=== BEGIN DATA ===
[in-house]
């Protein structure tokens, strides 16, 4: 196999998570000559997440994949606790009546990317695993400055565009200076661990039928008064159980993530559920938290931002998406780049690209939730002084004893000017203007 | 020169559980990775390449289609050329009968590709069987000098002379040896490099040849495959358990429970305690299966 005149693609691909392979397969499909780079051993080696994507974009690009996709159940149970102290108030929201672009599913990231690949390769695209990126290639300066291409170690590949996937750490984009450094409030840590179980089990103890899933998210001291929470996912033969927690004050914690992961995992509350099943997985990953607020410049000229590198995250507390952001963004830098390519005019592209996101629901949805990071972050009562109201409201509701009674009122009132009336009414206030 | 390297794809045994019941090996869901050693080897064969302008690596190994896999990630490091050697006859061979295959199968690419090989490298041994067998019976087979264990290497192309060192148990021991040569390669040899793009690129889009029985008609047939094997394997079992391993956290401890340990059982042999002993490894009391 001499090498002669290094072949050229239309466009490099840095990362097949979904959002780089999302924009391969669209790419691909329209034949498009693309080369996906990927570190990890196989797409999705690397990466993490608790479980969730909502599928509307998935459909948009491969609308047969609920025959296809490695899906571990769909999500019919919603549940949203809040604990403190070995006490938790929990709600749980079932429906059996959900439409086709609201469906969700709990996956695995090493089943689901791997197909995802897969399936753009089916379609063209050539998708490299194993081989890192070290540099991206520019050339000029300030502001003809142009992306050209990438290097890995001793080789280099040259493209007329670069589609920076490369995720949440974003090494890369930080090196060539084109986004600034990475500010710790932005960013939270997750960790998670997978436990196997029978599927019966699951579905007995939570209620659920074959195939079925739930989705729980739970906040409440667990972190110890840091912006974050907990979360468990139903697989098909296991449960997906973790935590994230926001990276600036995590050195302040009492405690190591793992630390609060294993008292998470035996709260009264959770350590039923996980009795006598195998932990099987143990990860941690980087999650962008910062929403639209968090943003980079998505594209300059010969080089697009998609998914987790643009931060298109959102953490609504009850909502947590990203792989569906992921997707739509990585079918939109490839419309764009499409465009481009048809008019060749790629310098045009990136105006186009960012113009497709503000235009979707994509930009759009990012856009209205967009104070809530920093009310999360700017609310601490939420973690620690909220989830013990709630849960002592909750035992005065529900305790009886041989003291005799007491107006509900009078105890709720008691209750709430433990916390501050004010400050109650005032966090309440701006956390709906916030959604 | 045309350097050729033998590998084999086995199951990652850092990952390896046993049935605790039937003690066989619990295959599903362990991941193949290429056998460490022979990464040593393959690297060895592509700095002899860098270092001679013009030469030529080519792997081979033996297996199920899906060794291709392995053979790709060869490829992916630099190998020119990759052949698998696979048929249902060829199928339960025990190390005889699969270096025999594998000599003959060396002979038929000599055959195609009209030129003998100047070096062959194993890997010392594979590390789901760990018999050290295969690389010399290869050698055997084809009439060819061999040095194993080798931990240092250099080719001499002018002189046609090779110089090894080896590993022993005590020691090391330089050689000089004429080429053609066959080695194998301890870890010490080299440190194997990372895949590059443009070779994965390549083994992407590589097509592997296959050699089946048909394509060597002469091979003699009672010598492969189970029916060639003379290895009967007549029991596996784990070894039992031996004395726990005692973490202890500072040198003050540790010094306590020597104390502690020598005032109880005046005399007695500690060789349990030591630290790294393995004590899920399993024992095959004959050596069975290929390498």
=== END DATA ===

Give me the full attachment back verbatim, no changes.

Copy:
[in-house]
């Protein structure tokens, strides 16, 4: 196999998570000559997440994949606790009546990317695993400055565009200076661990039928008064159980993530559920938290931002998406780049690209939730002084004893000017203007 | 020169559980990775390449289609050329009968590709069987000098002379040896490099040849495959358990429970305690299966 005149693609691909392979397969499909780079051993080696994507974009690009996709159940149970102290108030929201672009599913990231690949390769695209990126290639300066291409170690590949996937750490984009450094409030840590179980089990103890899933998210001291929470996912033969927690004050914690992961995992509350099943997985990953607020410049000229590198995250507390952001963004830098390519005019592209996101629901949805990071972050009562109201409201509701009674009122009132009336009414206030 | 390297794809045994019941090996869901050693080897064969302008690596190994896999990630490091050697006859061979295959199968690419090989490298041994067998019976087979264990290497192309060192148990021991040569390669040899793009690129889009029985008609047939094997394997079992391993956290401890340990059982042999002993490894009391 001499090498002669290094072949050229239309466009490099840095990362097949979904959002780089999302924009391969669209790419691909329209034949498009693309080369996906990927570190990890196989797409999705690397990466993490608790479980969730909502599928509307998935459909948009491969609308047969609920025959296809490695899906571990769909999500019919919603549940949203809040604990403190070995006490938790929990709600749980079932429906059996959900439409086709609201469906969700709990996956695995090493089943689901791997197909995802897969399936753009089916379609063209050539998708490299194993081989890192070290540099991206520019050339000029300030502001003809142009992306050209990438290097890995001793080789280099040259493209007329670069589609920076490369995720949440974003090494890369930080090196060539084109986004600034990475500010710790932005960013939270997750960790998670997978436990196997029978599927019966699951579905007995939570209620659920074959195939079925739930989705729980739970906040409440667990972190110890840091912006974050907990979360468990139903697989098909296991449960997906973790935590994230926001990276600036995590050195302040009492405690190591793992630390609060294993008292998470035996709260009264959770350590039923996980009795006598195998932990099987143990990860941690980087999650962008910062929403639209968090943003980079998505594209300059010969080089697009998609998914987790643009931060298109959102953490609504009850909502947590990203792989569906992921997707739509990585079918939109490839419309764009499409465009481009048809008019060749790629310098045009990136105006186009960012113009497709503000235009979707994509930009759009990012856009209205967009104070809530920093009310999360700017609310601490939420973690620690909220989830013990709630849960002592909750035992005065529900305790009886041989003291005799007491107006509900009078105890709720008691209750709430433990916390501050004010400050109650005032966090309440701006956390709906916030959604 | 045309350097050729033998590998084999086995199951990652850092990952390896046993049935605790039937003690066989619990295959599903362990991941193949290429056998460490022979990464040593393959690297060895592509700095002899860098270092001679013009030469030529080519792997081979033996297996199920899906060794291709392995053979790709060869490829992916630099190998020119990759052949698998696979048929249902060829199928339960025990190390005889699969270096025999594998000599003959060396002979038929000599055959195609009209030129003998100047070096062959194993890997010392594979590390789901760990018999050290295969690389010399290869050698055997084809009439060819061999040095194993080798931990240092250099080719001499002018002189046609090779110089090894080896590993022993005590020691090391330089050689000089004429080429053609066959080695194998301890870890010490080299440190194997990372895949590059443009070779994965390549083994992407590589097509592997296959050699089946048909394509060597002469091979003699009672010598492969189970029916060639003379290895009967007549029991596996784990070894039992031996004395726990005692973490202890500072040198003050540790010094306590020597104390502690020598005032109880005046005399007695500690060789349990030591630290790294393995004590899920399993024992095959004959050596069975290929390498």